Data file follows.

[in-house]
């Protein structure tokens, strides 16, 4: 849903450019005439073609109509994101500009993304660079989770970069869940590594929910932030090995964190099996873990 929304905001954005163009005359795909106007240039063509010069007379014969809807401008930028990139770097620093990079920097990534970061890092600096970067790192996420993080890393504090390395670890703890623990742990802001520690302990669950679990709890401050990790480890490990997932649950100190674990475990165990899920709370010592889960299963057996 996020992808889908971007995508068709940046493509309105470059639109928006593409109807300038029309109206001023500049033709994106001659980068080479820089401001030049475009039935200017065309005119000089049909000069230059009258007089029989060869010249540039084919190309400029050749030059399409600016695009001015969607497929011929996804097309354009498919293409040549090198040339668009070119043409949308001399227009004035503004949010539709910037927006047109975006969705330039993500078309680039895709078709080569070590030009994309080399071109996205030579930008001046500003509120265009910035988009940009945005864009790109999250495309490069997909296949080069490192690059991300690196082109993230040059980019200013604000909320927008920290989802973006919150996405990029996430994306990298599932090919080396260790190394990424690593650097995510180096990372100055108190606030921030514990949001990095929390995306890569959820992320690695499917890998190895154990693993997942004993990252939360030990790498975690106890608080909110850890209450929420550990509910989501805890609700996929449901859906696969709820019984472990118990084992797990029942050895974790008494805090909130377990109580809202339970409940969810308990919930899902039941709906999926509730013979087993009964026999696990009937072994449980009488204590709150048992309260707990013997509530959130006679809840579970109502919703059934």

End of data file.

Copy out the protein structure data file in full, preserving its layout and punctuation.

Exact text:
[in-house]
């Protein structure tokens, strides 16, 4: 849903450019005439073609109509994101500009993304660079989770970069869940590594929910932030090995964190099996873990 929304905001954005163009005359795909106007240039063509010069007379014969809807401008930028990139770097620093990079920097990534970061890092600096970067790192996420993080890393504090390395670890703890623990742990802001520690302990669950679990709890401050990790480890490990997932649950100190674990475990165990899920709370010592889960299963057996 996020992808889908971007995508068709940046493509309105470059639109928006593409109807300038029309109206001023500049033709994106001659980068080479820089401001030049475009039935200017065309005119000089049909000069230059009258007089029989060869010249540039084919190309400029050749030059399409600016695009001015969607497929011929996804097309354009498919293409040549090198040339668009070119043409949308001399227009004035503004949010539709910037927006047109975006969705330039993500078309680039895709078709080569070590030009994309080399071109996205030579930008001046500003509120265009910035988009940009945005864009790109999250495309490069997909296949080069490192690059991300690196082109993230040059980019200013604000909320927008920290989802973006919150996405990029996430994306990298599932090919080396260790190394990424690593650097995510180096990372100055108190606030921030514990949001990095929390995306890569959820992320690695499917890998190895154990693993997942004993990252939360030990790498975690106890608080909110850890209450929420550990509910989501805890609700996929449901859906696969709820019984472990118990084992797990029942050895974790008494805090909130377990109580809202339970409940969810308990919930899902039941709906999926509730013979087993009964026999696990009937072994449980009488204590709150048992309260707990013997509530959130006679809840579970109502919703059934």